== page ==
Jackie Link, the proprietor of the Clock Cafe, which is close to the chalets, was the first to raise the alarm.
She said: ‘One of our customers spotted a crack in the path two years ago and reported it to North Yorkshire County Council.
The terrace of brightly-coloured chalets is one of just two examples of buildings of their type listed by Historic England, who described them as ‘capturing the spirit of the Edwardian seaside’
‘There was then a bit of a disagreement with the county saying it was the borough’s problem, and the borough council saying it was the county council.
‘Then a year ago we told a councillor about it and he reported it to the borough.
‘Someone came out and told us it was an old crack as it had grass growing through it. We told them it wasn’t, we use that path every day and knew it was a new crack, but nothing happened.’
In bestowing Grade ll listed status on the beach huts Historic England said: ‘Permanent bathing bungalows or beach huts first appeared in Britain in circa 1910 in Bournemouth, but the idea of creating a series of cells in a permanent row was pioneered in Scarborough at its North Bay in 1911 followed on closely by these examples at South Cliff in 1911-12.
Councillor Tony Randerson raised the issue during a Scarborough Borough Council meeting, laying the blame squarely at the door of the town hall authority for not acting sooner to protect the beach huts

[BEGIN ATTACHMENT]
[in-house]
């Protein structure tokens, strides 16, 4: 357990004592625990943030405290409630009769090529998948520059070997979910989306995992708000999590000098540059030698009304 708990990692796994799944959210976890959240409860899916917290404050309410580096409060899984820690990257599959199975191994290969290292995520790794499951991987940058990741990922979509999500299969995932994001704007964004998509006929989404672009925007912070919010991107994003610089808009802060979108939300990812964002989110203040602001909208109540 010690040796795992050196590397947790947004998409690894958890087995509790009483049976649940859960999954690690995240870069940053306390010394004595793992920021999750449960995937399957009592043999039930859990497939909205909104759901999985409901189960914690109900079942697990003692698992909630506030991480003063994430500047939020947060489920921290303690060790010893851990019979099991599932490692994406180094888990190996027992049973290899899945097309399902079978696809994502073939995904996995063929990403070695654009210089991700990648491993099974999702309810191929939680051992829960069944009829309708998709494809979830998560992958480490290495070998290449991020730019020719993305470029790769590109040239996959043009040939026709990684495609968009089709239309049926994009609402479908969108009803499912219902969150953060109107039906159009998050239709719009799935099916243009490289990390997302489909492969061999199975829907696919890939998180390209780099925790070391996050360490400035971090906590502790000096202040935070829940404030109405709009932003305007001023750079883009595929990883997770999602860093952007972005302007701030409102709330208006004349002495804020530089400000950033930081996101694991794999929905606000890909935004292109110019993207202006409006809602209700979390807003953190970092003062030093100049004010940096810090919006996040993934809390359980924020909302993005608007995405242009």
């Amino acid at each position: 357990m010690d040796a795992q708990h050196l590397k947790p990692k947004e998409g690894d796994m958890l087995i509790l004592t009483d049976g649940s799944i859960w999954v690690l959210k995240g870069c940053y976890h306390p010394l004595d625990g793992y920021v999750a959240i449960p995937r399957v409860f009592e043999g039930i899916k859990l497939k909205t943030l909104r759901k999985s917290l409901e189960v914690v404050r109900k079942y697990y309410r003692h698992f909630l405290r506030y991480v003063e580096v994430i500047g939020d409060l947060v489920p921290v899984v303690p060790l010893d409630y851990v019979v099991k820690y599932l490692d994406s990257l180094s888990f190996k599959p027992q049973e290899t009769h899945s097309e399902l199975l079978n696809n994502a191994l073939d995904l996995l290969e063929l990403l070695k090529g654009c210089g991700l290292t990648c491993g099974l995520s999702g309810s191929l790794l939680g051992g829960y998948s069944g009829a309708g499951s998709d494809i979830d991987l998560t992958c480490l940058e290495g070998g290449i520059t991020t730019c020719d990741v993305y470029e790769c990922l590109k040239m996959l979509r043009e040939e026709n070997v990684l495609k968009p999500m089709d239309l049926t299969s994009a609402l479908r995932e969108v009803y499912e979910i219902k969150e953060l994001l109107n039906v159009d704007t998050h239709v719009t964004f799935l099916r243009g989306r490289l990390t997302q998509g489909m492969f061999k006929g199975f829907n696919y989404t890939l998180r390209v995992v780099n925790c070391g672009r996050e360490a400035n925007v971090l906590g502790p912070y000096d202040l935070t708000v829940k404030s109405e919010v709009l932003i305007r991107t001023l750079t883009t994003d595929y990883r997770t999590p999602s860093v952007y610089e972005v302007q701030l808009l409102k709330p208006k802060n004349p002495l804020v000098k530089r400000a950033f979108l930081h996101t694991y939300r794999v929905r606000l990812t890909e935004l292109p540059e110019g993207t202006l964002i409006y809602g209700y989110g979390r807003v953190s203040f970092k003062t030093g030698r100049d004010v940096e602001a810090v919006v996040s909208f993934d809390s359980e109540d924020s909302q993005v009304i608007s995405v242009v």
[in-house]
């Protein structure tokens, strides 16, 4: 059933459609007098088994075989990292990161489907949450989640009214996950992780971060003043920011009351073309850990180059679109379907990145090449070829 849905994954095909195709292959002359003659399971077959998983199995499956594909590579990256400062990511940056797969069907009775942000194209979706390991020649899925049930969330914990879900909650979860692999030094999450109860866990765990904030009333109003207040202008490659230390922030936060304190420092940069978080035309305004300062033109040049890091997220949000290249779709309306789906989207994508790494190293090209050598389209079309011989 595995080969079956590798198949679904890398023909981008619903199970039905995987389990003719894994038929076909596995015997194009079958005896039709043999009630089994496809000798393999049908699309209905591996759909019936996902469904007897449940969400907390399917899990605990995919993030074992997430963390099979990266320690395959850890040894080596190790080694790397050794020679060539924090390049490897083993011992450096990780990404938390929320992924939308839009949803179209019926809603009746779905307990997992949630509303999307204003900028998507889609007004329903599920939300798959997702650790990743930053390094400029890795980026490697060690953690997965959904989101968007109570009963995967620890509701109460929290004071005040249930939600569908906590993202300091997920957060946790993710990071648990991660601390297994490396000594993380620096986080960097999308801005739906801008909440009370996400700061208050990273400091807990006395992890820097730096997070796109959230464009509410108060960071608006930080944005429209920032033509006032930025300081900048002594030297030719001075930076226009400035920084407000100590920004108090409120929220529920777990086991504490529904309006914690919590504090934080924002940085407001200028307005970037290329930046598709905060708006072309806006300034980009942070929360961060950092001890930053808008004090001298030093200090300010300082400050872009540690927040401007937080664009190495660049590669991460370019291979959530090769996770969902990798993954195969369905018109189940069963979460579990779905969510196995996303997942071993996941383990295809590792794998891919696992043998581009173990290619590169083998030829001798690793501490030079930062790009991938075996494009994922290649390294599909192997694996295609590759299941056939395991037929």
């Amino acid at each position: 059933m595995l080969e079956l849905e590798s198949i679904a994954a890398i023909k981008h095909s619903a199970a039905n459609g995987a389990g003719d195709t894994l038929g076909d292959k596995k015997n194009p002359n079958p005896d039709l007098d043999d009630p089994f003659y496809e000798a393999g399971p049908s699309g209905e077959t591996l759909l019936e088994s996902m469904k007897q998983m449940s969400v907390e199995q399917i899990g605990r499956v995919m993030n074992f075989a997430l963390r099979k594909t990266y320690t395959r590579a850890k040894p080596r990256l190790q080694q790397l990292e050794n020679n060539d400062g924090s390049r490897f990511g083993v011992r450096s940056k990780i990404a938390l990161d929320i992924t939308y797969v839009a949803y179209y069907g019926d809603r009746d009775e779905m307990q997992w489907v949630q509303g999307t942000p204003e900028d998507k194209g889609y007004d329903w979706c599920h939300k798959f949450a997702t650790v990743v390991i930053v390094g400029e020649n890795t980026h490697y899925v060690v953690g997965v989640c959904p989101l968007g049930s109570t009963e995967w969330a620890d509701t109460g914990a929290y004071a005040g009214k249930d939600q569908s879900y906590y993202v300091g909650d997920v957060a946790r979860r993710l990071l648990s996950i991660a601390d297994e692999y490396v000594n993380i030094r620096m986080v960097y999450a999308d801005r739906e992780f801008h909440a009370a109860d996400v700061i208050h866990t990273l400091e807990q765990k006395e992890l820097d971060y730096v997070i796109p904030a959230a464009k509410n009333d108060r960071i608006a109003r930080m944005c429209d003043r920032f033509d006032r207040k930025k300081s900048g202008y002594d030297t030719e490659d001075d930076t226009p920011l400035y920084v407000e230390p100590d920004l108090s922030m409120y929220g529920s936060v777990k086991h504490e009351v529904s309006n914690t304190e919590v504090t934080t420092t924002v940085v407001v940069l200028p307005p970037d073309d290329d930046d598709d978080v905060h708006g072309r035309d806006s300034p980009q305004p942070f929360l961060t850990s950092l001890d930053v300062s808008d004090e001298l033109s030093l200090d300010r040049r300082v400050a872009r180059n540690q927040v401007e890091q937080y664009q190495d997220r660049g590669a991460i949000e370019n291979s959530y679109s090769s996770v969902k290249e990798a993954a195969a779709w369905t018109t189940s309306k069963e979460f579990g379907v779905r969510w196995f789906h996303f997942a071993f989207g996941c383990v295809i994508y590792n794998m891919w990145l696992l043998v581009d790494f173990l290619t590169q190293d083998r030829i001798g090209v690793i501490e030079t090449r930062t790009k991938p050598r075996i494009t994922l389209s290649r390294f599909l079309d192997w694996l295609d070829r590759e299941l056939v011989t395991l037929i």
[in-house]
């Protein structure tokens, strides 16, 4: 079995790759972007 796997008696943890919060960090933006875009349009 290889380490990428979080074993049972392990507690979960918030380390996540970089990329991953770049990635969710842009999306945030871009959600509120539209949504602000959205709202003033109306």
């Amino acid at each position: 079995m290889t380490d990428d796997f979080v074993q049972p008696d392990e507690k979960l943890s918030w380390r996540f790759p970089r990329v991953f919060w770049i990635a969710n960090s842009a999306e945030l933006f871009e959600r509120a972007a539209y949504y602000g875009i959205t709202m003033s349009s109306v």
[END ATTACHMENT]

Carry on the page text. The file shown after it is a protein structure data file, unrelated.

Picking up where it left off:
‘Scarborough was the world’s first seaside resort – it was essentially where the seaside was invented.’
‘Beach huts represent a fundamental change from the wheeled bathing machines previously used where people changed in private and modestly lowered themselves into the sea almost unseen.
The concept of beach huts reflects changing ideas about social decorum: getting changed for bathing in a hut at the top of the beach and walking to the sea in full view was a rather liberated activity.’
Scarborough’s South Cliff began to be developed as a resort by the mid 19th century with the construction of The Crown Hotel and the Esplanade in 1845.
Between 1864 and 1880 South Cliff baths were built along with a tramway, a new Spa Hall and grand terraces.
In 1914 construction began on the South Bay Bathing Pool, which was also pioneering as one of the country’s first tidally filled lidos.
Councillor Mike Cockerill, cabinet member for major products, who has responsibility for the chalets, said he would seek information from council officers about what surveys had been carried out in the past two years and what was found.
He added that contractors would be drilling boreholes to assess the ground conditions before deciding on the next stage of action.
His report into the current situation added: ‘Currently the chalets are providing support to the retaining wall and therefore they have been left in place.
‘Netting is being used in case of collapse to stop debris flying into the air. It does look a mess, I don’t deny it.’